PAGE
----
Learn how pipe organs make sound from a Wicks Organ Co. employee
It’s a job that requires a maestro’s ear and a surgeon’s touch.
When a church with a pipe organ closes, the instrument becomes available for purchase. But moving a massive, complex organ is not any task for an amateur. There are thousands of intricate, connecting pieces and mechanisms in a pipe organ.
Scott Wick, president of Wicks Organ Co., said his craftsmen are usually the best candidate for the job, and such undertakings have become a new niche market for the 100-plus-year-old company.
“It takes more skill to do what we are doing today,” Wick said.
On Valentine’s Day, Wick left his office in Highland with a few employees to finish just such a project, one they have been working on for six months.
Last summer, a church in Ohio named The National Shrine of Our Lady of Lebanon started working with Wicks to acquire its own organ. At first, Wick said they had their eye on an instrument in another Ohio church. He estimated what it would cost to rehabilitate and move the organ. However, before the deal could be completed, the organ became unavailable.
Then, Wick remembered a useful piece of family history. An organ in Holdredge, Nebraska, had become available due to another church closing. The Nebraska organ, which the company had built and installed 40 years ago, was in better condition than the other in Ohio, which would allow the church to add on to it as well.
However, that job is harder than it sounds.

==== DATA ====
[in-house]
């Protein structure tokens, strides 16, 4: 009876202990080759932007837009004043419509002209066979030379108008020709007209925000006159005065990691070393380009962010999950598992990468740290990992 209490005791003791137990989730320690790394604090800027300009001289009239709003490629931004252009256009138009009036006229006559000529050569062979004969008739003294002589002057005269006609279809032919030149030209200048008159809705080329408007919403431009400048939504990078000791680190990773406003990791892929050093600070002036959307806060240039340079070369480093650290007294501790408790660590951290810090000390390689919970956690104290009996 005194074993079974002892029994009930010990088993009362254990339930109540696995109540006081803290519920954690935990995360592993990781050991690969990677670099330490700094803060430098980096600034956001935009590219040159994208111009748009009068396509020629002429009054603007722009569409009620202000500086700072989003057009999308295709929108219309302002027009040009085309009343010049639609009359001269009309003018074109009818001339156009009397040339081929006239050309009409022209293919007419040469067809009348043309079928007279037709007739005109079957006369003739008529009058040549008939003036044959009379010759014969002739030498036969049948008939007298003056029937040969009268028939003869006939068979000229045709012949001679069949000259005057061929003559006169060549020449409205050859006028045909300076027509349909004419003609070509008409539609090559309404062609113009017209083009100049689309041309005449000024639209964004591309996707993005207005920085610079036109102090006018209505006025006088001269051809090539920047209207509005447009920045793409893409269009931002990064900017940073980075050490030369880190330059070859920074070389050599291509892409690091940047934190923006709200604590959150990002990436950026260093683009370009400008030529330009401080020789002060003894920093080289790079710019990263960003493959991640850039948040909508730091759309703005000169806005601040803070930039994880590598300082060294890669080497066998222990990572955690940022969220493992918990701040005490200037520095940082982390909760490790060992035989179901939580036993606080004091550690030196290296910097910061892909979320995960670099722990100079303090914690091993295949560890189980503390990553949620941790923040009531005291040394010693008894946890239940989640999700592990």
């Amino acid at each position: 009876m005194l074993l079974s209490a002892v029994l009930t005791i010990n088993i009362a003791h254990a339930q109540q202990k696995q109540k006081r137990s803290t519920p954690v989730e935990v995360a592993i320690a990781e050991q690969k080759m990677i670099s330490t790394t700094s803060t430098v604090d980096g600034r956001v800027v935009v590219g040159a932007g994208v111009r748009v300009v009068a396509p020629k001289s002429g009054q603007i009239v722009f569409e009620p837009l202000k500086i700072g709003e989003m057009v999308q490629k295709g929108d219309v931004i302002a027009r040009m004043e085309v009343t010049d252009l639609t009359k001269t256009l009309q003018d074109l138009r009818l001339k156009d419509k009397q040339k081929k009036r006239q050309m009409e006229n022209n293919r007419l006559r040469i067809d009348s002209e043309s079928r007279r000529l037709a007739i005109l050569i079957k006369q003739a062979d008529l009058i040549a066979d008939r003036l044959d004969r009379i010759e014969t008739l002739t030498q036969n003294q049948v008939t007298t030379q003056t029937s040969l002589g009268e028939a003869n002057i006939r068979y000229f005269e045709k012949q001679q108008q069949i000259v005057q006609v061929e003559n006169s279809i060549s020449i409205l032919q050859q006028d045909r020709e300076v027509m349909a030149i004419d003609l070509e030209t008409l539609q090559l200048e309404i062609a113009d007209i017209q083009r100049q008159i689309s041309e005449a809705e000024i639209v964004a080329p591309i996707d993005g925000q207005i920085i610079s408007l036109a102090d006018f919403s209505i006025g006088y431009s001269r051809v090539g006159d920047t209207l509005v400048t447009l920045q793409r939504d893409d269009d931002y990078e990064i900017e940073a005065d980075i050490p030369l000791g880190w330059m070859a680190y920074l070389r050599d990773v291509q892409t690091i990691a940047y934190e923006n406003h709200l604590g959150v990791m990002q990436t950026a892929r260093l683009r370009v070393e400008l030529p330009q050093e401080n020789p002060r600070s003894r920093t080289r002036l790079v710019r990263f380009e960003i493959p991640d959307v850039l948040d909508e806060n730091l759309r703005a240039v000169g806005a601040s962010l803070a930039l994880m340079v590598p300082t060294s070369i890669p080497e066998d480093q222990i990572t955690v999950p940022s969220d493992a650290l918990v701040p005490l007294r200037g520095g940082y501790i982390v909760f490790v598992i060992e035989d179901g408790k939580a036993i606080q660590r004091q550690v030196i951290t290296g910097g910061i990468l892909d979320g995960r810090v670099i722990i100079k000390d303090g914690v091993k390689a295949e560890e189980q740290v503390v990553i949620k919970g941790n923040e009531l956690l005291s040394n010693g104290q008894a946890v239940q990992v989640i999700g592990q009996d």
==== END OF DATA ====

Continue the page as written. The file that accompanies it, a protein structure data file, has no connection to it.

“It was a trickier thing to do than actually starting from scratch,” Wick said.
In fact, it’s matching the sounds that makes it hard.
The workers had to make sure the organ matched tonally. Wick explained that every pipe has a different sound. Wick said the company had to bring in a retired, 81-year-old employee to match the old sounds with the new. The instrument makers also had to compare and acquire different pipes from other organs.
“We’re having parts from all over the country,” Wick said.
Wick said the company collaborated with one of the church’s artists to make what he calls the organ’s “missing teeth.” Placing the pipes in the middle of the organ will be the final stage of the project. Wick said they painted the massive wooden pipes red and blue to match the interior of the church.
“This is one of our first time in our company’s history that we built painted wood pipes,” Wick said.
Once the final pieces make it to Ohio, the artist will decorate them with custom appliques.
Wick estimated that the final stage would take a week and a half to complete. He also said the project means more than just widening the skill set of his company, as a church will get an affordable instrument, while helping to carry on his family’s name.
“This ‘organ transplant,’ as we call it, is continuing the tradition, that my grandfather and my father have been carrying on now for 100 years,” Wick said.